In a recent action prompted by a meeting with Alzheimer’s advocates, Rep. Marlin Stutzman drafted letters to the House chair and ranking member of appropriations to ask for an additional $200 million in Alzheimer’s research funding for the 2015 fiscal year.
This increase in overall funding for Alzheimer’s at the National Institutes for Health is required to meet the goal of preventing and effectively treating Alzheimer’s by 2025. The disparity between spending and research for Alzheimer’s is striking: For every $100 NIH has to spend on Alzheimer’s research Medicare and Medicaid are spending $26,500 caring for those with the illness. Similar letters of support from Dan Coats and Joe Donnelly are needed in the Senate.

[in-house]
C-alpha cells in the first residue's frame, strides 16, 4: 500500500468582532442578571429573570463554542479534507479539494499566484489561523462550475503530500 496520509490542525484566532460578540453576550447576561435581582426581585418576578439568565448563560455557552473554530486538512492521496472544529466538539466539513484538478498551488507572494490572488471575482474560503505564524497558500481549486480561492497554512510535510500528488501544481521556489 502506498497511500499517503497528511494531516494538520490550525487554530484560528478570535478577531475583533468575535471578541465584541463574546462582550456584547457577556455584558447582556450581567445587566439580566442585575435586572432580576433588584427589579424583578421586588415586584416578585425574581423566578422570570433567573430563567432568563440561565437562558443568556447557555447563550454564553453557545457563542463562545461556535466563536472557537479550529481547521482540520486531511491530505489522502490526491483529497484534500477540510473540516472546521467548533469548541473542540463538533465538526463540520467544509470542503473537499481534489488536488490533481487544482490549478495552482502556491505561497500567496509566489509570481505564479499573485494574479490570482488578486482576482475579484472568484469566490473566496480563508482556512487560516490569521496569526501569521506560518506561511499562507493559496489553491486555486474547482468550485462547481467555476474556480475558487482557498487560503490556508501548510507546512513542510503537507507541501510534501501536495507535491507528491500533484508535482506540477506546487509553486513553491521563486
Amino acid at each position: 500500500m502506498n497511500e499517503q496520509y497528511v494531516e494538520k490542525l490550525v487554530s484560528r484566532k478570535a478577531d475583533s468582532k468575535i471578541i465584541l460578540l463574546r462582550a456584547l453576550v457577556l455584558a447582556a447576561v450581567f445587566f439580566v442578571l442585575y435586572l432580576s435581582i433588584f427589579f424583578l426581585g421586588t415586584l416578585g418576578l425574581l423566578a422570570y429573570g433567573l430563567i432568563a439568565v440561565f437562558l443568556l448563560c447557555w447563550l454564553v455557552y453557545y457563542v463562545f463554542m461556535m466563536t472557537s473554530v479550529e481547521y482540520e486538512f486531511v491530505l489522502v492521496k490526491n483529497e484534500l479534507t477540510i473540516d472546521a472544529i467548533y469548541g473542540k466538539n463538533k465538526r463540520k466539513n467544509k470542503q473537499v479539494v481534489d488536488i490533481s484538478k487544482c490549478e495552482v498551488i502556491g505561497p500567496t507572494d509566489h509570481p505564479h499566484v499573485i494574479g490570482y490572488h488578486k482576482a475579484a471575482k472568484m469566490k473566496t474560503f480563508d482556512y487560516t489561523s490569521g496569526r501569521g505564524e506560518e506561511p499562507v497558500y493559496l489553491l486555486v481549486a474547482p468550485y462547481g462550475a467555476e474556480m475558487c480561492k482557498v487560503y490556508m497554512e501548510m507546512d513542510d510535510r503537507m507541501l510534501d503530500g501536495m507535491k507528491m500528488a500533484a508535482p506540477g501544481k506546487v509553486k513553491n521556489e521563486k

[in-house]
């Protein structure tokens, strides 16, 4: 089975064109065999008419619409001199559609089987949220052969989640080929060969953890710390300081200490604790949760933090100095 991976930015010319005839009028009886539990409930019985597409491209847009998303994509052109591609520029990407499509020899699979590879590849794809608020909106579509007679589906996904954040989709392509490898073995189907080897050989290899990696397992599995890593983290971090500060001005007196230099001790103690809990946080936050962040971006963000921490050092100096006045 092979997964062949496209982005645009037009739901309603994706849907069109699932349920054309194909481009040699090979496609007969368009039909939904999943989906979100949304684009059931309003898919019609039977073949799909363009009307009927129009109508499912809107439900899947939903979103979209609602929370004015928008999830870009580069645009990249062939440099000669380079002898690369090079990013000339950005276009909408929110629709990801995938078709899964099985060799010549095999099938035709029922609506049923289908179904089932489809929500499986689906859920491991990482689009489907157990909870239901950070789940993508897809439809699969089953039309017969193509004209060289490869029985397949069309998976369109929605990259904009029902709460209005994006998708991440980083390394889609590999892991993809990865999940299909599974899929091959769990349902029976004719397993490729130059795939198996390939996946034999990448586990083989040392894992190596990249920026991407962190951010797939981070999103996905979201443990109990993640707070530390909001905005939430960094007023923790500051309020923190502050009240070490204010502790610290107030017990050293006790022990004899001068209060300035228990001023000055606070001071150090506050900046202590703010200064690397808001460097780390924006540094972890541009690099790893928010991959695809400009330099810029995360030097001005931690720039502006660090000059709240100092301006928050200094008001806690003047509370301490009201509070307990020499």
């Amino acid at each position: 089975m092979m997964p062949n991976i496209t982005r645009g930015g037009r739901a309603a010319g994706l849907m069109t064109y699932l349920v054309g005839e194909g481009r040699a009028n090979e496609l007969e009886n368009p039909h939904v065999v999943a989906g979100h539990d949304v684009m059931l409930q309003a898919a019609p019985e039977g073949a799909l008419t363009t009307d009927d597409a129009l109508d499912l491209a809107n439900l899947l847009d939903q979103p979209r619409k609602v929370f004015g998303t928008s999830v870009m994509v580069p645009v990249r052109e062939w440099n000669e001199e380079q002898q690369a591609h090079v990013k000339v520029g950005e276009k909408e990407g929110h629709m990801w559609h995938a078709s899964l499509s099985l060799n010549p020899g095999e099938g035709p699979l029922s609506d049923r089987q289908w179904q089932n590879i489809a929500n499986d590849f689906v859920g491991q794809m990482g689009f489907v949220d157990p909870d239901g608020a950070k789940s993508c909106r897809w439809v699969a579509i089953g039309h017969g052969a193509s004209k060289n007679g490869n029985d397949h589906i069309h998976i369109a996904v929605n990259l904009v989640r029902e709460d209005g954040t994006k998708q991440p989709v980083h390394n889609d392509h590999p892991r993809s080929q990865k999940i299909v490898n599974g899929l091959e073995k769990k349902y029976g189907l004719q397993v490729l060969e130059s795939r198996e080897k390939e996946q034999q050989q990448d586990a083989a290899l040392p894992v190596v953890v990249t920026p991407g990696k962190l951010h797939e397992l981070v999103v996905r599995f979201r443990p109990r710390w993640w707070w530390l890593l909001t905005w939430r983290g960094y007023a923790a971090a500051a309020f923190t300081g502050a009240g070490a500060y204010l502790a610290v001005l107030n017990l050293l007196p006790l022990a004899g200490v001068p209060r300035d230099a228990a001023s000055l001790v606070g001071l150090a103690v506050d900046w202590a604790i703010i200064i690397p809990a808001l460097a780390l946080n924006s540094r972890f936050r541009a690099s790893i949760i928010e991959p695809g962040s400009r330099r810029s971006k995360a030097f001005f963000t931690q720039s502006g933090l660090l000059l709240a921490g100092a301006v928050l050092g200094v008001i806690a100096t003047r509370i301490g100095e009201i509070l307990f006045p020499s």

Advocates for forward progress in the fight to end Alzheimer’s regularly correspond with our members of Congress. Currently in committees are two legislative bills to improve the future of those with Alzheimer’s and those who are at risk of developing Alzheimer’s. The HOPE for Alzheimer’s Act (S. 709/H.R. 1507) seeks to improve care and services by increasing early diagnosis and providing access to support services. The Alzheimer’s Accountability Act (S. 219/H.R. 4351) will require NIH to submit directly to Congress an annual Alzheimer’s research budget proposal. This increases accountability of both NIH and Congress to fully implement the National Alzheimer’s Plan.
Additional phone calls, emails and letters to their offices could serve to increase their awareness and educate them on the importance of adding their names as co-sponsors to these acts currently in committee. A promise to consider a yes vote if they come to the floor is not a commitment: We need their commitment as co-sponsors now to insure the proposals will come to a vote. Ask them to make that commitment today.
Jana Powell, Alzheimer’s Association ambassador to Indiana’s 3rd Congressional District